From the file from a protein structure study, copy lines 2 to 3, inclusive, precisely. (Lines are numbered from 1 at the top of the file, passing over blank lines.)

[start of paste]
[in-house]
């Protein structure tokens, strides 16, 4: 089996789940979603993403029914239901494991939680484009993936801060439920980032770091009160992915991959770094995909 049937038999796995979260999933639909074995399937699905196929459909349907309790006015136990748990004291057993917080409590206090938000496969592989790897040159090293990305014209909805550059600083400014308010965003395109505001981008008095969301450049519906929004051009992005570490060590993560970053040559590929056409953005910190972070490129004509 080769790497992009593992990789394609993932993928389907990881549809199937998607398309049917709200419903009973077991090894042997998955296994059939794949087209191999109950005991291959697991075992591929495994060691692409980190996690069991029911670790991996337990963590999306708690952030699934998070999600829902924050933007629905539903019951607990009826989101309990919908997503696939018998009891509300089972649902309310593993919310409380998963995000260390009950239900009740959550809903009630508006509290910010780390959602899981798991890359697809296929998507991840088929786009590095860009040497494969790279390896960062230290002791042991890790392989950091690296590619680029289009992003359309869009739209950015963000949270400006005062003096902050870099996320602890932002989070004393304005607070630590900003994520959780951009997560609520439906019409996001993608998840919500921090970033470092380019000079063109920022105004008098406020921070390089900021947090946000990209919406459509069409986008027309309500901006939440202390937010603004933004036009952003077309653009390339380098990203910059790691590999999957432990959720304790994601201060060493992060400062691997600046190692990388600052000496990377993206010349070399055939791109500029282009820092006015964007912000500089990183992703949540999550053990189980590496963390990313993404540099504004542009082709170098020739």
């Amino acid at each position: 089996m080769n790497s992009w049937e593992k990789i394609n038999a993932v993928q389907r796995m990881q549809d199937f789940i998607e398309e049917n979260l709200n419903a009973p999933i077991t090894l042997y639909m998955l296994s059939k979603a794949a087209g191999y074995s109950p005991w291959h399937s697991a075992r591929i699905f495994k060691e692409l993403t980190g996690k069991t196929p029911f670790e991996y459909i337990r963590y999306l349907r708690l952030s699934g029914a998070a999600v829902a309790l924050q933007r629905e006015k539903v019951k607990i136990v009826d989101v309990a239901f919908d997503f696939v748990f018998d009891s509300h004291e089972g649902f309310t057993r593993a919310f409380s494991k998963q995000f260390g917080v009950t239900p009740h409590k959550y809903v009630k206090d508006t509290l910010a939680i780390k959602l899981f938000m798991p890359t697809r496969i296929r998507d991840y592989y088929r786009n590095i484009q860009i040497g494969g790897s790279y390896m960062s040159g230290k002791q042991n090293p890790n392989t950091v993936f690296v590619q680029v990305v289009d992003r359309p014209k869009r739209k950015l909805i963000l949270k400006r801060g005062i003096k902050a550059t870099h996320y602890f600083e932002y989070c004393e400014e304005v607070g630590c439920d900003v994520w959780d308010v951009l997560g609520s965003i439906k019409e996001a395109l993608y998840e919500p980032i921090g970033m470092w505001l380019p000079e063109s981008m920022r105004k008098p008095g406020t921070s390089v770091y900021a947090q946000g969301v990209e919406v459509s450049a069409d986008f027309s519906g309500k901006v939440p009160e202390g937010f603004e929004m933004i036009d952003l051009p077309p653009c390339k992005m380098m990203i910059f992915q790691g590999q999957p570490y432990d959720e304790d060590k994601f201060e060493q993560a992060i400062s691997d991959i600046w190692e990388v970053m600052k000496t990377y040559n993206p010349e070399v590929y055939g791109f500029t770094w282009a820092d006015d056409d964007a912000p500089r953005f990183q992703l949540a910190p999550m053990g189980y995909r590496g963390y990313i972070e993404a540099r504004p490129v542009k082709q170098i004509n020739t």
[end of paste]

């Protein structure tokens, strides 16, 4: 089996789940979603993403029914239901494991939680484009993936801060439920980032770091009160992915991959770094995909 049937038999796995979260999933639909074995399937699905196929459909349907309790006015136990748990004291057993917080409590206090938000496969592989790897040159090293990305014209909805550059600083400014308010965003395109505001981008008095969301450049519906929004051009992005570490060590993560970053040559590929056409953005910190972070490129004509 080769790497992009593992990789394609993932993928389907990881549809199937998607398309049917709200419903009973077991090894042997998955296994059939794949087209191999109950005991291959697991075992591929495994060691692409980190996690069991029911670790991996337990963590999306708690952030699934998070999600829902924050933007629905539903019951607990009826989101309990919908997503696939018998009891509300089972649902309310593993919310409380998963995000260390009950239900009740959550809903009630508006509290910010780390959602899981798991890359697809296929998507991840088929786009590095860009040497494969790279390896960062230290002791042991890790392989950091690296590619680029289009992003359309869009739209950015963000949270400006005062003096902050870099996320602890932002989070004393304005607070630590900003994520959780951009997560609520439906019409996001993608998840919500921090970033470092380019000079063109920022105004008098406020921070390089900021947090946000990209919406459509069409986008027309309500901006939440202390937010603004933004036009952003077309653009390339380098990203910059790691590999999957432990959720304790994601201060060493992060400062691997600046190692990388600052000496990377993206010349070399055939791109500029282009820092006015964007912000500089990183992703949540999550053990189980590496963390990313993404540099504004542009082709170098020739």
């Amino acid at each position: 089996m080769n790497s992009w049937e593992k990789i394609n038999a993932v993928q389907r796995m990881q549809d199937f789940i998607e398309e049917n979260l709200n419903a009973p999933i077991t090894l042997y639909m998955l296994s059939k979603a794949a087209g191999y074995s109950p005991w291959h399937s697991a075992r591929i699905f495994k060691e692409l993403t980190g996690k069991t196929p029911f670790e991996y459909i337990r963590y999306l349907r708690l952030s699934g029914a998070a999600v829902a309790l924050q933007r629905e006015k539903v019951k607990i136990v009826d989101v309990a239901f919908d997503f696939v748990f018998d009891s509300h004291e089972g649902f309310t057993r593993a919310f409380s494991k998963q995000f260390g917080v009950t239900p009740h409590k959550y809903v009630k206090d508006t509290l910010a939680i780390k959602l899981f938000m798991p890359t697809r496969i296929r998507d991840y592989y088929r786009n590095i484009q860009i040497g494969g790897s790279y390896m960062s040159g230290k002791q042991n090293p890790n392989t950091v993936f690296v590619q680029v990305v289009d992003r359309p014209k869009r739209k950015l909805i963000l949270k400006r801060g005062i003096k902050a550059t870099h996320y602890f600083e932002y989070c004393e400014e304005v607070g630590c439920d900003v994520w959780d308010v951009l997560g609520s965003i439906k019409e996001a395109l993608y998840e919500p980032i921090g970033m470092w505001l380019p000079e063109s981008m920022r105004k008098p008095g406020t921070s390089v770091y900021a947090q946000g969301v990209e919406v459509s450049a069409d986008f027309s519906g309500k901006v939440p009160e202390g937010f603004e929004m933004i036009d952003l051009p077309p653009c390339k992005m380098m990203i910059f992915q790691g590999q999957p570490y432990d959720e304790d060590k994601f201060e060493q993560a992060i400062s691997d991959i600046w190692e990388v970053m600052k000496t990377y040559n993206p010349e070399v590929y055939g791109f500029t770094w282009a820092d006015d056409d964007a912000p500089r953005f990183q992703l949540a910190p999550m053990g189980y995909r590496g963390y990313i972070e993404a540099r504004p490129v542009k082709q170098i004509n020739t």